BlackBerry has agreed to a $4.7 billion (£2.93 billion) buyout offer from its largest shareholder: Fairfax Financial Holdings Ltd.
The head of Fairfax, Prem Watsa, is a former board member who owns 10 per cent of the struggling phone maker.
“This transaction will open an exciting new private chapter for BlackBerry, its customers, carriers and employees,” said Watsa.
"We can deliver immediate value to shareholders while we continue the execution of a long-term strategy in a private company."
Following the buyout, shareholders will receive $9 (£5.60) per share.
“Irrespective of this bid, questions around BlackBerry’s future remain unchanged,” said Ben Wood, chief of research at analyst firm CCS Insight.
“It seems unlikely it can continue as it is and while the most attractive option is to focus on business users, tough decisions will need to be made about which parts of the business to persevere with and which pieces to spin off or abandon,”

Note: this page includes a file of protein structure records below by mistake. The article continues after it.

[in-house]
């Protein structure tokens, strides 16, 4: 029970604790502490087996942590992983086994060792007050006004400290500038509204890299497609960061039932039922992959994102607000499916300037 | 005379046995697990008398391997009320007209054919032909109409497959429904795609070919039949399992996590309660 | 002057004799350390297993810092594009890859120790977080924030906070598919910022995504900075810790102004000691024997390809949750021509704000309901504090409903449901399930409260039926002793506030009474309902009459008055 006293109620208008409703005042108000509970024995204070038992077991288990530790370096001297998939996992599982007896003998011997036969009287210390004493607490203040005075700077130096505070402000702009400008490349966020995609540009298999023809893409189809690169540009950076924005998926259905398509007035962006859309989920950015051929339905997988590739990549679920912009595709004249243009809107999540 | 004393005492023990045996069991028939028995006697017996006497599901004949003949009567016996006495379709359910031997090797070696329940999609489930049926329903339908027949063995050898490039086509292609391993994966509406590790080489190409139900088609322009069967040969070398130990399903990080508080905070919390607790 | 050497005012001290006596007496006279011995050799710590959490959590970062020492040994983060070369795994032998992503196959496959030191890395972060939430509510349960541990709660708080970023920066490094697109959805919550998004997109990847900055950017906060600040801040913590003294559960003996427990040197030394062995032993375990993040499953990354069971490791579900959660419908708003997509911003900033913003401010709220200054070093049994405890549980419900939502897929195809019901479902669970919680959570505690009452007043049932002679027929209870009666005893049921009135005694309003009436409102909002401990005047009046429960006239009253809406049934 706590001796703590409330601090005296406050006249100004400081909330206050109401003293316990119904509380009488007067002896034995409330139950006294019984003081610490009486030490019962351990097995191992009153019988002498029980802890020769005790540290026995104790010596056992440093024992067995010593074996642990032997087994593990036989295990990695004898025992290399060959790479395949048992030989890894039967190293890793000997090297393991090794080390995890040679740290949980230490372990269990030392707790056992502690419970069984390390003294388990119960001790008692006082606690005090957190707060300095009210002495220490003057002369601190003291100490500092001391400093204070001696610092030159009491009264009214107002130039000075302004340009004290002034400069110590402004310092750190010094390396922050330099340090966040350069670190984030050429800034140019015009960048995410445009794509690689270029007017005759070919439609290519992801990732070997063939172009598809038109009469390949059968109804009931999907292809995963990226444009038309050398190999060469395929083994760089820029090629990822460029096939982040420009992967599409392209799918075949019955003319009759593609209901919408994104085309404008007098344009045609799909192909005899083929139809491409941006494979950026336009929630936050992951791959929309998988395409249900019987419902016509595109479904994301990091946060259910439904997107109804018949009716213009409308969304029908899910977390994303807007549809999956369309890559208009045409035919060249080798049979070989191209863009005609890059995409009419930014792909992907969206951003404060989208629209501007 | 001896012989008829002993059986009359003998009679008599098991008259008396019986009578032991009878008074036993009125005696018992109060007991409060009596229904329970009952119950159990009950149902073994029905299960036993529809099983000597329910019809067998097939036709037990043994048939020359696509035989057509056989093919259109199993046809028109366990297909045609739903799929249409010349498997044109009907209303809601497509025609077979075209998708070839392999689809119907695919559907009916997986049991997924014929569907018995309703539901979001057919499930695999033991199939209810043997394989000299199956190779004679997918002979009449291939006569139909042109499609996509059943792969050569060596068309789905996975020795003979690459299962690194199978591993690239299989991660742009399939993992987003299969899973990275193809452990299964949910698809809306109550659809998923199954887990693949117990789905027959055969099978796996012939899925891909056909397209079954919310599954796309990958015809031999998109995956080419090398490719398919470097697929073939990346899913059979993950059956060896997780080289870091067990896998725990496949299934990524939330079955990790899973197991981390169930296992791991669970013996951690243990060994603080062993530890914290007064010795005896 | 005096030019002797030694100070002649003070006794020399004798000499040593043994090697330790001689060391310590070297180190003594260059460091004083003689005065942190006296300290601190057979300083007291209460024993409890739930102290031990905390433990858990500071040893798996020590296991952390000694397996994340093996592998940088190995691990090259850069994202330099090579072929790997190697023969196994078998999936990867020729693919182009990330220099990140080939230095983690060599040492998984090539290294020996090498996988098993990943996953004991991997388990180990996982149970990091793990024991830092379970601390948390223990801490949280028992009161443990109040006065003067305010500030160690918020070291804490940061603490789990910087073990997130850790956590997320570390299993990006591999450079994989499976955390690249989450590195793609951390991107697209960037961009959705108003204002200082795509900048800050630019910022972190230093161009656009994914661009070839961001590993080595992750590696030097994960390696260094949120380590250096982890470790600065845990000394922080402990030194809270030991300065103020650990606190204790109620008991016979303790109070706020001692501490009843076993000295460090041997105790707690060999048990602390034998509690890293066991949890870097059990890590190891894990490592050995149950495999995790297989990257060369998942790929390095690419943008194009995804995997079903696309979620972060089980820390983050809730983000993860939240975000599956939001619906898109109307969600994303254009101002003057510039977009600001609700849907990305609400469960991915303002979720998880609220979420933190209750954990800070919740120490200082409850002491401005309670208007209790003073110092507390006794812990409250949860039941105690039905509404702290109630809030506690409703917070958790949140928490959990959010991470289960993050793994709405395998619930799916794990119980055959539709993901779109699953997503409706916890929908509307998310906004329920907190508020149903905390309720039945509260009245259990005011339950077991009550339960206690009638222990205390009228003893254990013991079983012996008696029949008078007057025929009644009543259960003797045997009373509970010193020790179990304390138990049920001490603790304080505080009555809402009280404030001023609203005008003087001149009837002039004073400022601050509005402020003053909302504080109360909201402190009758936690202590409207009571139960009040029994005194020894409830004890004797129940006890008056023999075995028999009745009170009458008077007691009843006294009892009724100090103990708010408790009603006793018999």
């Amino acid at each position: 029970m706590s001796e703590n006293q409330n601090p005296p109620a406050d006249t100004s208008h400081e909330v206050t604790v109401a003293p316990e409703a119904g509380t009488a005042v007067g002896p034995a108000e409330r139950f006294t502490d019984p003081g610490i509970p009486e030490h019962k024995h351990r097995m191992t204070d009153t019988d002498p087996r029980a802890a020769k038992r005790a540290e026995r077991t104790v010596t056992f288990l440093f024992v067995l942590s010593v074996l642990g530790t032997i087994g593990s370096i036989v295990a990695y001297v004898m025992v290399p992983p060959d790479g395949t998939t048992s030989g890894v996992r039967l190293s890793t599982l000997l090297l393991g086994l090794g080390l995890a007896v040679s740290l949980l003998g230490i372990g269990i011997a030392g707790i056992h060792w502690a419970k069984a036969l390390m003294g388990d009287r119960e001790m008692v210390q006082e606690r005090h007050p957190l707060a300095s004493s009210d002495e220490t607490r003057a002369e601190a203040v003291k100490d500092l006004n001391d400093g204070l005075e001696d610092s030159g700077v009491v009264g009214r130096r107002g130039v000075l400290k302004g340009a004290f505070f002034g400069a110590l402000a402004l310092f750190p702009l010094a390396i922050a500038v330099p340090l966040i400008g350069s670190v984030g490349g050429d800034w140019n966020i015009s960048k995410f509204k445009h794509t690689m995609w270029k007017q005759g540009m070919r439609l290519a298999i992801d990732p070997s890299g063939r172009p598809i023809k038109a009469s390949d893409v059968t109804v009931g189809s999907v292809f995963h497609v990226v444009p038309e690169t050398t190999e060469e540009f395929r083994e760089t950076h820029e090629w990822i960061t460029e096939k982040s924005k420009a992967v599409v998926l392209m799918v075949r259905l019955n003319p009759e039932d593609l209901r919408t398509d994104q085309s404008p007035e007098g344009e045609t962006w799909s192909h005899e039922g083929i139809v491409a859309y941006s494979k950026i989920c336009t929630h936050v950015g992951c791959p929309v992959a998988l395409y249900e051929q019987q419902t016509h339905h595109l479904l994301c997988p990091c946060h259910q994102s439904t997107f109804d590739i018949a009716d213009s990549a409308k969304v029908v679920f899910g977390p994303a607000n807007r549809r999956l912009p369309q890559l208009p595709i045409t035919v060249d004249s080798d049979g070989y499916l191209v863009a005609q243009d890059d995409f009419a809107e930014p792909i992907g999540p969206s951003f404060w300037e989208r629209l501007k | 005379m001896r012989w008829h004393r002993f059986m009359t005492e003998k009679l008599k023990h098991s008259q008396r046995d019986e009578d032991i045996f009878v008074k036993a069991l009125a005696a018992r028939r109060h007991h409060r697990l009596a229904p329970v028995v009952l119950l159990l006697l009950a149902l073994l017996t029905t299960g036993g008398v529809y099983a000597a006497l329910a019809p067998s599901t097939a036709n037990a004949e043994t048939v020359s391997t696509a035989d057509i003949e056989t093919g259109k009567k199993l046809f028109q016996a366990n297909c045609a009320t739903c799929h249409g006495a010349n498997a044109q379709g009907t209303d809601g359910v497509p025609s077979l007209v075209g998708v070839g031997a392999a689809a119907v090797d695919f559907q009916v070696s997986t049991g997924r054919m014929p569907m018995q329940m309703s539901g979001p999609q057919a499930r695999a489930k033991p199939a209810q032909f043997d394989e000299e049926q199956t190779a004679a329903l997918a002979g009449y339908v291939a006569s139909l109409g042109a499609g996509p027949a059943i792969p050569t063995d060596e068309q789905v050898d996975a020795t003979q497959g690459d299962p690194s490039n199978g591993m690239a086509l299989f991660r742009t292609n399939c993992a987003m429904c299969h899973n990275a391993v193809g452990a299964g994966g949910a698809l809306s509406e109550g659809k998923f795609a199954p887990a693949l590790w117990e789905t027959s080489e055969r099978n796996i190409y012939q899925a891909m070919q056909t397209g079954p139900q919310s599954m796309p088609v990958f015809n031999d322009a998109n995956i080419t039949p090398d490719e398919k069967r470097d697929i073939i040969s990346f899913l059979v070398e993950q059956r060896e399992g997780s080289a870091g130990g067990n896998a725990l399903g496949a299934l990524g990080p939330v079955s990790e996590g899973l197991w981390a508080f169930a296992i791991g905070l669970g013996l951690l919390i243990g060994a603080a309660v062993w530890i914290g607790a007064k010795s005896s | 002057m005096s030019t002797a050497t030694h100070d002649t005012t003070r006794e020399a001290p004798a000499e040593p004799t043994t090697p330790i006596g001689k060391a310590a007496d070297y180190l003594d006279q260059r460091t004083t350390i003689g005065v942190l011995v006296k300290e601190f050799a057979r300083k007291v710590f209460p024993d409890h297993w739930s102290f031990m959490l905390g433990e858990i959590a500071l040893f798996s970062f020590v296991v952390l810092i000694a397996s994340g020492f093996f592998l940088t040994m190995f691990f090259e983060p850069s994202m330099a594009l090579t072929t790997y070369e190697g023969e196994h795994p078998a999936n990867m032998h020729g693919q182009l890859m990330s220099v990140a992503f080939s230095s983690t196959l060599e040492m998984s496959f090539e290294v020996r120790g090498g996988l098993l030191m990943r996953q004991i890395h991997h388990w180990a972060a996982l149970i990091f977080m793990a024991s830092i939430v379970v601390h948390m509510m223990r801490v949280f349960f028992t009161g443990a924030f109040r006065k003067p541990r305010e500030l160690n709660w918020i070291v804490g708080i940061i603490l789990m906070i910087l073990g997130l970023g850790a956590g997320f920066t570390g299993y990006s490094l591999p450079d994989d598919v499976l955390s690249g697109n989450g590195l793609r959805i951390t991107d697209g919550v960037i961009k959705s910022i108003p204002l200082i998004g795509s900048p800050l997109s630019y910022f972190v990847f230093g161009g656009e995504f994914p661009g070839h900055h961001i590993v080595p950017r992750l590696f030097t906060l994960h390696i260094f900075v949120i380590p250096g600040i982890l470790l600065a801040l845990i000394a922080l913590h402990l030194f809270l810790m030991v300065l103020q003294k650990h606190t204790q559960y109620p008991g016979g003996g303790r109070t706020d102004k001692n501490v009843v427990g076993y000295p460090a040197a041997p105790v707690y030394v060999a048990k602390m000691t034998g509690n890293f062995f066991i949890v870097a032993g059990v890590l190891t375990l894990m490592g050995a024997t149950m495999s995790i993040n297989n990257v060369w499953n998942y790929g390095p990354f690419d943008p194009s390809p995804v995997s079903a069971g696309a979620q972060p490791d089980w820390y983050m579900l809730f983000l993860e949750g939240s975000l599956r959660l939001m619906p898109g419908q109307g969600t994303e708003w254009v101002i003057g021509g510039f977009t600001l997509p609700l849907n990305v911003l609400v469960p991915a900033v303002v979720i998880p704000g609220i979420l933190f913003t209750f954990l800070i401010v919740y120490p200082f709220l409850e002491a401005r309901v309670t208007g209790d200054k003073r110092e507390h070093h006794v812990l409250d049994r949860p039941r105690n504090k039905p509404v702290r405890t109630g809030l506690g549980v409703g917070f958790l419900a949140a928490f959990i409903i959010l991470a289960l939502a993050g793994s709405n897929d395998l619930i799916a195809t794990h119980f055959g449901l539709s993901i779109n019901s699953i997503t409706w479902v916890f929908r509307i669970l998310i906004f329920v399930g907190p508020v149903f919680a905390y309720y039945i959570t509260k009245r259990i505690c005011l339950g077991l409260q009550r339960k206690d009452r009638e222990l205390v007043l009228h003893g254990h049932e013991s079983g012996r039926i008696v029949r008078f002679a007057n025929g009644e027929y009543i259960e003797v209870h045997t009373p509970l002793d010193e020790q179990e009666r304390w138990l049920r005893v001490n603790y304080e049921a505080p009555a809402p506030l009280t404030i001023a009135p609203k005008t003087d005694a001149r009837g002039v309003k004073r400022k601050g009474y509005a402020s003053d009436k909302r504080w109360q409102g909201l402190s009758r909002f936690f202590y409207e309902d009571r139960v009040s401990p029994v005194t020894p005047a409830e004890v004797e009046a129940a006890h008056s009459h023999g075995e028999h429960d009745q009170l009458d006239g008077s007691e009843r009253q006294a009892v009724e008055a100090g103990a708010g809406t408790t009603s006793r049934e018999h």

BlackBerry had recently cut 4,500 jobs, some 40 per cent of it’s global workforce, in order to combat Q2 losses of $995 million (£624 million) and make the company more appealing to potential buyers.
The loss was attributed by BlackBerry to its Z10 smartphone, which failed to gain traction in the market.
BlackBerry has 2.9 per cent of the market, according to research by IDC. The peak share held by BlackBerry was in 2009, when it controlled 20 per cent of the smartphone market.
By comparison, as of Q2 2013, Apple currently holds 13.2 per cent, Windows Phone 3.7 per cent and Android 79.3 per cent.